The Adaptation of Long-Term Gas Sale Agreements by Arbitrators
International commercial gas sale agreements are often characterised by a duration of twenty years or more. Consequently, when unforeseen events alter market conditions the contractual equilibrium originally found by the parties is disrupted, giving rise to the necessity to reneg... read full description below.
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||15 April 2017 by Kluwer Law International
|| Read in Browser or Adobe Ebook Compatible Device
||By Ferrario, Pietro
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International commercial gas sale agreements are often characterised by a duration of twenty years or more. Consequently, when unforeseen events alter market conditions the contractual equilibrium originally found by the parties is disrupted, giving rise to the necessity to renegotiate and adapt the agreement. If negotiation fails, the parties in most cases submit the matter to arbitration. This comprehensive analysis of what can happen under such circumstances proceeds from an in-depth consideration of the power of arbitrators to intervene on the agreement in the light of arbitrability and procedural law.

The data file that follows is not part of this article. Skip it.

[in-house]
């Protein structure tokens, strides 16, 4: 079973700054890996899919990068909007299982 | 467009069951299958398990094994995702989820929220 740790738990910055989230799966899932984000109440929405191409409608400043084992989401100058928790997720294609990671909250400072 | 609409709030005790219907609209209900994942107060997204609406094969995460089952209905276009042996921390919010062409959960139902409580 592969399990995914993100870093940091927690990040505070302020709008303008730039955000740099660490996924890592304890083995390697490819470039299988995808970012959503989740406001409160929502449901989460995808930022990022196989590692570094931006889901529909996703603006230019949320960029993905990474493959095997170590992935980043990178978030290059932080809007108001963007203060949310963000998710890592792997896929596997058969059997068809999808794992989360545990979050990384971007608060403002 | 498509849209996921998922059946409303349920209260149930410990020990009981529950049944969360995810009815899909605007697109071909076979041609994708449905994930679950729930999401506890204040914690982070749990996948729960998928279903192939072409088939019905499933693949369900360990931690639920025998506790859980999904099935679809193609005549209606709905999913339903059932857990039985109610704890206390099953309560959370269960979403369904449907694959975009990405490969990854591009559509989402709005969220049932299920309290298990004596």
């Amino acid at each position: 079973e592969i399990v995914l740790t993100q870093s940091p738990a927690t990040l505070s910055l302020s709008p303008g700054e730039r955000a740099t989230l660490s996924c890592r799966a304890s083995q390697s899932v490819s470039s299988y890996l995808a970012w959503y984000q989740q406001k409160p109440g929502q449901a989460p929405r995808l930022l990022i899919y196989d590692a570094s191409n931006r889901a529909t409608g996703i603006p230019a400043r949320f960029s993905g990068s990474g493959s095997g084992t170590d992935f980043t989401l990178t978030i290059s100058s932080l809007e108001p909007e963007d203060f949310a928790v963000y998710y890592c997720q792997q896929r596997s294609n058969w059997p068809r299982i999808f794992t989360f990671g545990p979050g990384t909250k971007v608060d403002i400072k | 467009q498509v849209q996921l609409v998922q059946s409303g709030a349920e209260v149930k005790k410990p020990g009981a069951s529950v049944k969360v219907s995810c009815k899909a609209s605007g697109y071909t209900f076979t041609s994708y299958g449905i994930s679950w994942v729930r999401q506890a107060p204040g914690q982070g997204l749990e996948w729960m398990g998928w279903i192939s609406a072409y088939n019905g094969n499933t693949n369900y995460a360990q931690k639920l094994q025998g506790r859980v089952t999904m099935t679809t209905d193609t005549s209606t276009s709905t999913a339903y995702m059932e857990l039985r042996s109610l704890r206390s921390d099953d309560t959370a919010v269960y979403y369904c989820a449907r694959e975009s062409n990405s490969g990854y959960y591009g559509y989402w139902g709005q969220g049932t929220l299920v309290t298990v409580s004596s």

The author fully explains the complex special nature of gas pricing and contract clauses, and takes into account such features as the following, especially in the wake of the 2009 crisis as it affected the gas sector:
- take or pay clauses;
- mechanisms for gas price calculation;
- price review and price re-opener clauses;
- hardship provisions;
- problems arising from the absence of a specific clause providing for adaptation/adjustment;
- effect on contracts of the emergence and development of spot or traded gas markets; and
- trend toward introducing spot-market elements into an oil-indexed price formula.
The analysis draws on interviews with lawyers and arbitrators who have been involved in recent proceedings regarding gas sale contract adaptations, and also considers court decisions issued in setting aside or enforcing arbitration awards handed down in energy disputes. A central discussion throughout this book is the possible responses to the question of whether it is possible to determine a principle of law justifying the arbitrator's power to intervene in contract adaptation.
All professionals involved in the production, wholesaling, or distribution of gas will find this book indispensable. It will also be of special value to practitioners, policymakers, and regulators in the fields of energy law and environmental law.
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